The South African Municipal Workers’ Union (Samwu) has threatened to embark on a nationwide strike should municipalities not meet its wage demands.
Samwu, which represents over 160,000 municipal workers across the country, has demanded a 9% increase – or R4,000 – for all workers. The South African Local Government Association (Salga) has offered a 2.8% increase.
Samwu deputy general secretary Dumisani Magagula told the Sunday Tribune that if the issue could not be concluded in the boardroom, the union would take to the streets in the interests of workers.
“Our sneakers are ready for the streets. We place on record that should the facilitator’s proposal which is expected to be issued to parties (Monday) does not address the fundamental demands put forward by our members, such a proposal will outright be rejected by our members who have given us a clear mandate for these negotiations.
“Salga wants workers to get on their knees to beg for the demands that they have put forward. We are not going to bend over backwards to Salga on the bread-and-butter issues of our members,” he said.
Economists at the Bureau of Economic Research (BER) warned that South Africa is facing an incredibly long and drawn-out period of strike threats and uncertainty due to the government’s latest austerity budget.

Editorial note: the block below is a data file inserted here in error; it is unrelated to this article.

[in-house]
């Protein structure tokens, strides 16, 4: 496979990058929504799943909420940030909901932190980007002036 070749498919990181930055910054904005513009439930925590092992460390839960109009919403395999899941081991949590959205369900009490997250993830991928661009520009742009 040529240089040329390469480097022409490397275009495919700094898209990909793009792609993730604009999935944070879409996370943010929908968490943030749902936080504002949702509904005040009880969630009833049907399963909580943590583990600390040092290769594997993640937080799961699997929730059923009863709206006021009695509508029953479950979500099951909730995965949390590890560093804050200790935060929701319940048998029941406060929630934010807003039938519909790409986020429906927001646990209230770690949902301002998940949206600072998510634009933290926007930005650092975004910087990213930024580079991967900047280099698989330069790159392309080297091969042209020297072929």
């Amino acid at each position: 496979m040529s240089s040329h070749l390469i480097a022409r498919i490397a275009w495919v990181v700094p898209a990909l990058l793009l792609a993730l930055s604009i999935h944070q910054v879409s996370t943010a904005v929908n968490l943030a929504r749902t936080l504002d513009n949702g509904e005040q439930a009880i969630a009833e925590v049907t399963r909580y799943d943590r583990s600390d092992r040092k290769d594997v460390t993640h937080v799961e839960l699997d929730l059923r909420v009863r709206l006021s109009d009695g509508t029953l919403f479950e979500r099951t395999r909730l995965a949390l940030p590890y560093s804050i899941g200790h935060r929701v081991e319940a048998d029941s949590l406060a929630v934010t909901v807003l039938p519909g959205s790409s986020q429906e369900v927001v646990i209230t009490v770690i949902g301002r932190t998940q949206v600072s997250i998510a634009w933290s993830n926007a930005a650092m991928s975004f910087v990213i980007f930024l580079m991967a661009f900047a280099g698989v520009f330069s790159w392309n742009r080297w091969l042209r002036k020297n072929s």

The group said that government has been facing an uphill battle against unions over wage hikes after budgetary constraints forced it to renege on a 2018 wage agreement, which saw public sector wages frozen in 2020.
National Treasury has also vowed to cut the public sector wage bill by R160 billion over the next three financial years.
Government has allowed the public sector wage bill to bloat significantly over the last decade, to the point that it now accounts for over a third of total government expenditure.
With little room to grow the country’s tax base – and thus increase revenue – government has no choice but to look at cutting expenditure to balance the country’s books, and finance minister Tito Mboweni has promised to do so, including a massive cut to the wage bill of R160 billion over the next three financial years.
Following the 2020 mid-term budget policy statement, analysts and economists warned that the government’s plans to cut spending and ease the burden on the economy hinged on the implementation of its promise to cut wages – which needs support from unions.